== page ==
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Many services such as email and online storage have stated in their Terms of Service that they have the right to view and delete your files at any time. I'm wondering if they same applies to software and especially Operating Systems as well, since the software manufacturer essentially owns the software (we just have a license to use it). Does it mean that they can legally "check on" the program or possibly disable it permeantly without permission. Or does that mean that they can access my files, settings, etc. as well assuming that they built that capability into the program?

I'm saying this since I have read an article before about a Kindle user who had their device remotely disabled by Amazon by violating their license agreement.

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closed as off-topic by Terry Chia, Iszi, Xander, Eric G, TildalWave Sep 13 '13 at 8:41

  • This question does not appear to be about Information security within the scope defined in the help center.
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This question appears to be off-topic because it is about the legalities of the matter, which isn't accepted here. – Terry Chia Sep 13 '13 at 1:11 – DKNUCKLES Sep 13 '13 at 2:48
@TerryChia "off-topic because it is about the legalities of the matter, which isn't accepted here" Really? Since when? Why do we have a legal tag? – curiousguy Sep 13 '13 at 7:51
Legal advice is tricky. They vary according to jurisdiction. We are also not lawyers. – Terry Chia Sep 13 '13 at 7:58


No. Unless you explicitly permitted it.

I suspect if such permission was embedded amongst many other clauses in a EULA, it could possibly be nullified by a court of law if the clause was deemed unconscionable. But if there is no precedent for this, someone would have to risk the time and money for a test case in the applicable jurisdiction. You could ask the Electronic Frontier Foundation if they have explored the topic.


Unless your computer is always on and acts as a public server, organisations do not access your computer directly - but rather the organisation's software "phones home" like an evil ET.

You can control with an outgoing firewall which applications are allowed to phone home, but certain applications and operating system components tend to malfunction without outgoing internet access. So if for example, you want desirable updates and bug-fixes, you need to accept the risk of the company including undesirable features or behaviour. There is a profound degree of trust required of end-users by software companies.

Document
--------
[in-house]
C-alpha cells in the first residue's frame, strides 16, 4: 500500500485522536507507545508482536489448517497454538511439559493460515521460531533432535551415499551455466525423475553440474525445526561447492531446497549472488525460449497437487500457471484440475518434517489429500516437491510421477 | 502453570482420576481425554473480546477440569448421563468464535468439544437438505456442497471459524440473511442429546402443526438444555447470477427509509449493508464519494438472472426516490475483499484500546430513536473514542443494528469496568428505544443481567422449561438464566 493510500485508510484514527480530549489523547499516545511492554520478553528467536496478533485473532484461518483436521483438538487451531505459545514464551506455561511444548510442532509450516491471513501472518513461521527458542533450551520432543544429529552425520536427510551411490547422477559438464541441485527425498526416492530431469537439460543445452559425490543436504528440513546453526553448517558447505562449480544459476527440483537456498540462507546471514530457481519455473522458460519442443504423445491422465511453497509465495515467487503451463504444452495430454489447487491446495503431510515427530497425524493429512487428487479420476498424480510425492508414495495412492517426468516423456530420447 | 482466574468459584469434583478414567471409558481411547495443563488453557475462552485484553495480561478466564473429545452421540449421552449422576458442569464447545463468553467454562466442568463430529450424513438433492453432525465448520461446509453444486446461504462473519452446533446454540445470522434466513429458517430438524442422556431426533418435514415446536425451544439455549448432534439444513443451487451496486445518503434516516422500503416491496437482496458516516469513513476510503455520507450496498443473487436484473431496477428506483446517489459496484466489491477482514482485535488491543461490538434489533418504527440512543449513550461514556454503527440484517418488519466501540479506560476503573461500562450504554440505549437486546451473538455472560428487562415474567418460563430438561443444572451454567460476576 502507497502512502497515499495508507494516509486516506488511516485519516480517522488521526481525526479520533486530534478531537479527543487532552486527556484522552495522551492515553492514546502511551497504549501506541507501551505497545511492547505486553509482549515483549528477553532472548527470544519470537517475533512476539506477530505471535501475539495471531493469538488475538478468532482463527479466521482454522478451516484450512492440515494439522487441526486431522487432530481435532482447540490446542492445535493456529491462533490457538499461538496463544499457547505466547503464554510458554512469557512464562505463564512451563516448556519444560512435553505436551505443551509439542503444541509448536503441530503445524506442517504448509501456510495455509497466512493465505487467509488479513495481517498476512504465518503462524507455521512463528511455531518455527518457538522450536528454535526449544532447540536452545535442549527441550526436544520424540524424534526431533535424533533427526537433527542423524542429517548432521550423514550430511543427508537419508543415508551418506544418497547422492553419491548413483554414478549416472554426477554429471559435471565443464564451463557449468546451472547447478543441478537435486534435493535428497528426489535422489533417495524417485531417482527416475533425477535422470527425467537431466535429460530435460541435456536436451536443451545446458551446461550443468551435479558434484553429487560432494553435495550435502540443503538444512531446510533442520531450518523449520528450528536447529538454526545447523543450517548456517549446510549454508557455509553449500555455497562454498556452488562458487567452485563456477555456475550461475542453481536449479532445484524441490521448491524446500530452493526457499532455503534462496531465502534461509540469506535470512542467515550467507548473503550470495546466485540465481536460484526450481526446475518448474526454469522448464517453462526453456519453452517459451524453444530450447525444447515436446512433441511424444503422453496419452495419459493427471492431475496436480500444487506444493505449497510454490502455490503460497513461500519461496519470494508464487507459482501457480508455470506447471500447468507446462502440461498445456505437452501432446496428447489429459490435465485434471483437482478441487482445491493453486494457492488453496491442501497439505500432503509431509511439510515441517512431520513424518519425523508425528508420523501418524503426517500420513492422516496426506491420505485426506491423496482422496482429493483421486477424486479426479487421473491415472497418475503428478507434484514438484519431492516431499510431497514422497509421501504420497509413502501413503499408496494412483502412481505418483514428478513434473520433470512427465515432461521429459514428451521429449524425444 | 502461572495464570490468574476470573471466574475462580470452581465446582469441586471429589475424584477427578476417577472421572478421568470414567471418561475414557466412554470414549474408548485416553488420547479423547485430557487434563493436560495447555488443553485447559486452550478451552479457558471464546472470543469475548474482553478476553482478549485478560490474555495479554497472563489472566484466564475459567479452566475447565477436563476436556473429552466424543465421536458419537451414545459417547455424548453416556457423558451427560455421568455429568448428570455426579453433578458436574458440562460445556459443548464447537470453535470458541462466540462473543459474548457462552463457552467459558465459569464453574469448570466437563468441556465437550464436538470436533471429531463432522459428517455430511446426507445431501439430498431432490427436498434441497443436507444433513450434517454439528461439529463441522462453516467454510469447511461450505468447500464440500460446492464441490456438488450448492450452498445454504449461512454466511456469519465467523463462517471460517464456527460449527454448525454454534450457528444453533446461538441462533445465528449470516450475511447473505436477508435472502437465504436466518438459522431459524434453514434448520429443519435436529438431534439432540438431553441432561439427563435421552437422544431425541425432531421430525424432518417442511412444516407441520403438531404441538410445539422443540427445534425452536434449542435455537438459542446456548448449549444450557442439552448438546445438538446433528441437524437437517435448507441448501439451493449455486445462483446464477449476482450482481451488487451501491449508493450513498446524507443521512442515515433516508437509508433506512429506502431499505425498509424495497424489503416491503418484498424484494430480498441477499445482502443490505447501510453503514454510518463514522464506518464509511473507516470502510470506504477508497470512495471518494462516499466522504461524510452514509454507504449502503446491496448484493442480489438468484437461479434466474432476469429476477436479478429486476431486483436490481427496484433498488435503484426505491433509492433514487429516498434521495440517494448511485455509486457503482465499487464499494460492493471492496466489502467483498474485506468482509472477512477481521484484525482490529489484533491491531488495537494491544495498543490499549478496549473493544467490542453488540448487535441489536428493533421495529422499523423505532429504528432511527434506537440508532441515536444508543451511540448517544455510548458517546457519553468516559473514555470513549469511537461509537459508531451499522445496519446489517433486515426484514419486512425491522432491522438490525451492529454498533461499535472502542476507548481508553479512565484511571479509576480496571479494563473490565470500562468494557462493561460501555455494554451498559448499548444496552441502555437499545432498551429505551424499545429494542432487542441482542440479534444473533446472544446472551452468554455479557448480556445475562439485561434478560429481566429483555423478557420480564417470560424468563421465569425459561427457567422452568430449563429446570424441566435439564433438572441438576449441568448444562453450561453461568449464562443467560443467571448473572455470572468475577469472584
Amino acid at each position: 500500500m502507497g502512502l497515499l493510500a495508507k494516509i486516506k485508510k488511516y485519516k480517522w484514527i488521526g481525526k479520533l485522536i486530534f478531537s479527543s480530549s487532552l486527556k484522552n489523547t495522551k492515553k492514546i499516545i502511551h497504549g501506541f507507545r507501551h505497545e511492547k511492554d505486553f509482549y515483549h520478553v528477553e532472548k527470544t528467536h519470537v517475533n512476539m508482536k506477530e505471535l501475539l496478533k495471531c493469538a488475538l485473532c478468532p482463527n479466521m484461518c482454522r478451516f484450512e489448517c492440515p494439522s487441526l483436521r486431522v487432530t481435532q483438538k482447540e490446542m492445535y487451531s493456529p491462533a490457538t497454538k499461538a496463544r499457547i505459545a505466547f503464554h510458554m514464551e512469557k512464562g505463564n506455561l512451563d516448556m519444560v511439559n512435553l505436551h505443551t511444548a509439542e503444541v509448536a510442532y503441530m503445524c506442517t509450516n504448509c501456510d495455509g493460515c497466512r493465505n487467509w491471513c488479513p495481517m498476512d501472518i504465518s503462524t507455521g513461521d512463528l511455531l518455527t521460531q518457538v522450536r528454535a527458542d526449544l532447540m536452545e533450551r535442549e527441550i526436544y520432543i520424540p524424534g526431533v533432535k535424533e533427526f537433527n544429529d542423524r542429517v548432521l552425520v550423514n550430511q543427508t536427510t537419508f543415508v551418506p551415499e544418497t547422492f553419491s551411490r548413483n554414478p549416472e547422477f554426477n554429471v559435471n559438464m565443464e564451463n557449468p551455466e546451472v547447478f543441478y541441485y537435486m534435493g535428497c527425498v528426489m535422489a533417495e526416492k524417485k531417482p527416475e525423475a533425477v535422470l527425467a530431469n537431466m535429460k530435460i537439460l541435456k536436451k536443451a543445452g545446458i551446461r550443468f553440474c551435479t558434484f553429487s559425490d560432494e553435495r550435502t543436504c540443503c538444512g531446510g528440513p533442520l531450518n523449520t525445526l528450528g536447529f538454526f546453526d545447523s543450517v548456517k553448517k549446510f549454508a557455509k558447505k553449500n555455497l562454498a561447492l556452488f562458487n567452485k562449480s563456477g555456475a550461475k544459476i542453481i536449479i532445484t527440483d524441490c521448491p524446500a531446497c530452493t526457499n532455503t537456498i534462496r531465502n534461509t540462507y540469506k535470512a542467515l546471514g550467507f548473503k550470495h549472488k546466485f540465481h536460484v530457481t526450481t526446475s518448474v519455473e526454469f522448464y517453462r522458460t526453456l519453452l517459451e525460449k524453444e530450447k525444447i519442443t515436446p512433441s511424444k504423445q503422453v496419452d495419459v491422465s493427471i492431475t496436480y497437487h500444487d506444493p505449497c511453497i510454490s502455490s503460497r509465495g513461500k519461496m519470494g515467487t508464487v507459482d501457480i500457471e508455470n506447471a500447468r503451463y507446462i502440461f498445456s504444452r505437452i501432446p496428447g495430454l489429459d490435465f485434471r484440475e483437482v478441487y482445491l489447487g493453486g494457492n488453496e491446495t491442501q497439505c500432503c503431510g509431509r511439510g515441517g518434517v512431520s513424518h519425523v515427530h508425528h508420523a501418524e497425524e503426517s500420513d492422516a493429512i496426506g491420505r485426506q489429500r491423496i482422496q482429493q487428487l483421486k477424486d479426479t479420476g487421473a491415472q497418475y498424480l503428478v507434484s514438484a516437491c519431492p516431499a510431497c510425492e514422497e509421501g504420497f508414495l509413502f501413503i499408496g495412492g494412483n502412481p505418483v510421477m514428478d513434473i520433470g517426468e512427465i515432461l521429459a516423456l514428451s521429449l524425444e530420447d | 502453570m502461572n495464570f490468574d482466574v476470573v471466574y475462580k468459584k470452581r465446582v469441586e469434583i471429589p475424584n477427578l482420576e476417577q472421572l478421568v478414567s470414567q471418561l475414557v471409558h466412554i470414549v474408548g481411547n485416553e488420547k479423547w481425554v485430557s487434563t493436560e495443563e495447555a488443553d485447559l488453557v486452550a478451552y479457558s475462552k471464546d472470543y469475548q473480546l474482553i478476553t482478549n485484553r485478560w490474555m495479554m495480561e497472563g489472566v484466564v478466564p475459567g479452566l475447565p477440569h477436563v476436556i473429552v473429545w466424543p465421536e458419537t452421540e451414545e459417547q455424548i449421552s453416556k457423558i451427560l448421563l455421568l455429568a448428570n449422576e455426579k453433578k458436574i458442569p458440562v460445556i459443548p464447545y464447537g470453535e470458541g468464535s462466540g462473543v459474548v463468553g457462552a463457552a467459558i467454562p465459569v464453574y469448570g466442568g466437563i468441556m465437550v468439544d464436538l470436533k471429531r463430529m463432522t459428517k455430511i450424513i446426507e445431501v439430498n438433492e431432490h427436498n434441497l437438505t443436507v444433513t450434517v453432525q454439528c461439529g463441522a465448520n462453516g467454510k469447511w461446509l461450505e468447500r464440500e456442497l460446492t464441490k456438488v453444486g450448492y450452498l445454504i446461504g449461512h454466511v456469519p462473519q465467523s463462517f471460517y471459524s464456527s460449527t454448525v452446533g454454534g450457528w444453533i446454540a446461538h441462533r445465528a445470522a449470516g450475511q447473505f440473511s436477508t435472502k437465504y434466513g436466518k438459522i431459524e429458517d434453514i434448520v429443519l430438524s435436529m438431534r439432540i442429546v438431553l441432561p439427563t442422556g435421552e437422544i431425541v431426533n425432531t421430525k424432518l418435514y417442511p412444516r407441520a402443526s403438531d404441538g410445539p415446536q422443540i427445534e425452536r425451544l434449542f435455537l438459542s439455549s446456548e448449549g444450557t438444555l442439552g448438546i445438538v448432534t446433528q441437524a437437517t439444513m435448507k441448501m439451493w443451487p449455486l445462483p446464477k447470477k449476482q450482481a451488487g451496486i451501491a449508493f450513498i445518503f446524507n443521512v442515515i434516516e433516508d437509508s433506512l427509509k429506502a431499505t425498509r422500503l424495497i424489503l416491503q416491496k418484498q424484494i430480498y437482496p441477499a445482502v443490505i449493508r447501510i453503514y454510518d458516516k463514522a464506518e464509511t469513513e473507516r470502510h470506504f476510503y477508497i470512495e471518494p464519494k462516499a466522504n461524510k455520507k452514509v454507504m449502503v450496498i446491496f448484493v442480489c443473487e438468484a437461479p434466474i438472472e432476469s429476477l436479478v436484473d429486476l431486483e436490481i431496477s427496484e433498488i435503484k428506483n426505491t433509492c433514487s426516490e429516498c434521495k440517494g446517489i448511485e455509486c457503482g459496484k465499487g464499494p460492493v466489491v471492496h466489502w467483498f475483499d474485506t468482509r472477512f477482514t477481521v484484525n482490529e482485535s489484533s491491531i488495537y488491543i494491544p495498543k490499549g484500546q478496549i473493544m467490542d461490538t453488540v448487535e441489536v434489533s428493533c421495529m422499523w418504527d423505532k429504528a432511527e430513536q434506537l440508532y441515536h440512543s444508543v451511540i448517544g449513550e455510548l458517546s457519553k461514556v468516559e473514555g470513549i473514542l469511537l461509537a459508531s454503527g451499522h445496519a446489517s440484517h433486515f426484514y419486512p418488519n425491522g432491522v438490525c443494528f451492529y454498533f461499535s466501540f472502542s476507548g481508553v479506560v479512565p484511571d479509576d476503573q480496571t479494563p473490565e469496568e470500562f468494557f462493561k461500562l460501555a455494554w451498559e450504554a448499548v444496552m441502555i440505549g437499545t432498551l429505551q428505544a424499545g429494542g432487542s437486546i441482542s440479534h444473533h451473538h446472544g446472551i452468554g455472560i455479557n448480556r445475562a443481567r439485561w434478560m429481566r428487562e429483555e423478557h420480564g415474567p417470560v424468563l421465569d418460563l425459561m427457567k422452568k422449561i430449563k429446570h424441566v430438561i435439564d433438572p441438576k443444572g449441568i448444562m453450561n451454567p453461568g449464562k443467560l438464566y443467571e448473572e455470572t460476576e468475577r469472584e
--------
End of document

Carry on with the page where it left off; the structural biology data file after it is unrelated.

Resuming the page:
Precautions against third-party software doing something undesirable are much the same precautions as you would take against a malicious Trojan. Indeed, all third-party software which can self-modify and access the internet can be considered a potential time-delayed Trojan.

Some Precautions (incomplete list):

  • Limit applications to installation, execution and file permissions of a sandbox. Services on a Unix system are often restricted in this fashion (e.g. apached)
  • Separate the operating system, user applications and data into three or more different partitions. If the operating system is stable and doesn't required further legitimate updates, periodically flush the operating system partition with a protected ghost image.
  • Have multiple backups with different retention time-frames, to limit the likelihood of a Trojan contaminating of all of them before igniting its warhead.
  • Have your important data within an encrypted container, mapped to an unusual drive letter.
  • Examine running processes in a proper diagnostic tool (vanilla task managers are inadequate). The tool can show you what background services the application has installed, what ports are being listened on, what files have been opened, etc.
  • Explore what exactly the application installed or updated, if an installation log is available.
  • Prefer open source software.

The take home message is that companies will often do what they can get away with, especially in regards to advertising and your personal information. You have to be proactive with each application and each update; but this level of pro-activity is very tiresome so eventually most people just accept the risk.

If you truly don't trust companies modifying your computer, start getting very familiar with pure GNU-style Linux distros and source code compilation...

As DKNUCKLE's reference to NSAKEY suggests, spy agencies have little or no need to break encryption like a Cold War spy novel. Breaching any of the hundreds of applications you need to use in order to function in the 21st century is quite sufficient.

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Could they if they wanted to? yes, probably. They could add in whatever code they want to phone home iwth whatever data they want. Most poeple would consider this a violation of their privacy or their company's privacy.

Do they have the legal right? Ask a lawyer.

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